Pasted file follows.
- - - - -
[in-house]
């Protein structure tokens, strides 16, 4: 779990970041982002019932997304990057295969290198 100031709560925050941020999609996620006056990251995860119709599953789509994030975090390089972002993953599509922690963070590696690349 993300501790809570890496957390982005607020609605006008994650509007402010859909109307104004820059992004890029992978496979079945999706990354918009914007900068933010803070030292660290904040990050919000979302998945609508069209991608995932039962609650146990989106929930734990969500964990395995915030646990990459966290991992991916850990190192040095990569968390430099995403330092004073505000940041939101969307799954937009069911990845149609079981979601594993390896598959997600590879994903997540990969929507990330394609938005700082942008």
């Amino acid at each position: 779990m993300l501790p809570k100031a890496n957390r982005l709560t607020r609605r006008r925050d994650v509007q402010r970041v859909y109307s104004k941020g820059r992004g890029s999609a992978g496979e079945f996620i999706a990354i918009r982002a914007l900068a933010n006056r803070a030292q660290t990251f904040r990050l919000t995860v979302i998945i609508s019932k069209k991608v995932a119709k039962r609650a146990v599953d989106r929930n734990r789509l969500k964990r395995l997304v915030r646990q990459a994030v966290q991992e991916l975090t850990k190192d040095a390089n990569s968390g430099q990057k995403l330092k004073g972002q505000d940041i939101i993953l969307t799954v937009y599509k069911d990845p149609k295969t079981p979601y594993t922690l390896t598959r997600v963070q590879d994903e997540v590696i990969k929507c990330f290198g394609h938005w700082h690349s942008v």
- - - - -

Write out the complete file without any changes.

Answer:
[in-house]
């Protein structure tokens, strides 16, 4: 779990970041982002019932997304990057295969290198 100031709560925050941020999609996620006056990251995860119709599953789509994030975090390089972002993953599509922690963070590696690349 993300501790809570890496957390982005607020609605006008994650509007402010859909109307104004820059992004890029992978496979079945999706990354918009914007900068933010803070030292660290904040990050919000979302998945609508069209991608995932039962609650146990989106929930734990969500964990395995915030646990990459966290991992991916850990190192040095990569968390430099995403330092004073505000940041939101969307799954937009069911990845149609079981979601594993390896598959997600590879994903997540990969929507990330394609938005700082942008």
């Amino acid at each position: 779990m993300l501790p809570k100031a890496n957390r982005l709560t607020r609605r006008r925050d994650v509007q402010r970041v859909y109307s104004k941020g820059r992004g890029s999609a992978g496979e079945f996620i999706a990354i918009r982002a914007l900068a933010n006056r803070a030292q660290t990251f904040r990050l919000t995860v979302i998945i609508s019932k069209k991608v995932a119709k039962r609650a146990v599953d989106r929930n734990r789509l969500k964990r395995l997304v915030r646990q990459a994030v966290q991992e991916l975090t850990k190192d040095a390089n990569s968390g430099q990057k995403l330092k004073g972002q505000d940041i939101i993953l969307t799954v937009y599509k069911d990845p149609k295969t079981p979601y594993t922690l390896t598959r997600v963070q590879d994903e997540v590696i990969k929507c990330f290198g394609h938005w700082h690349s942008v």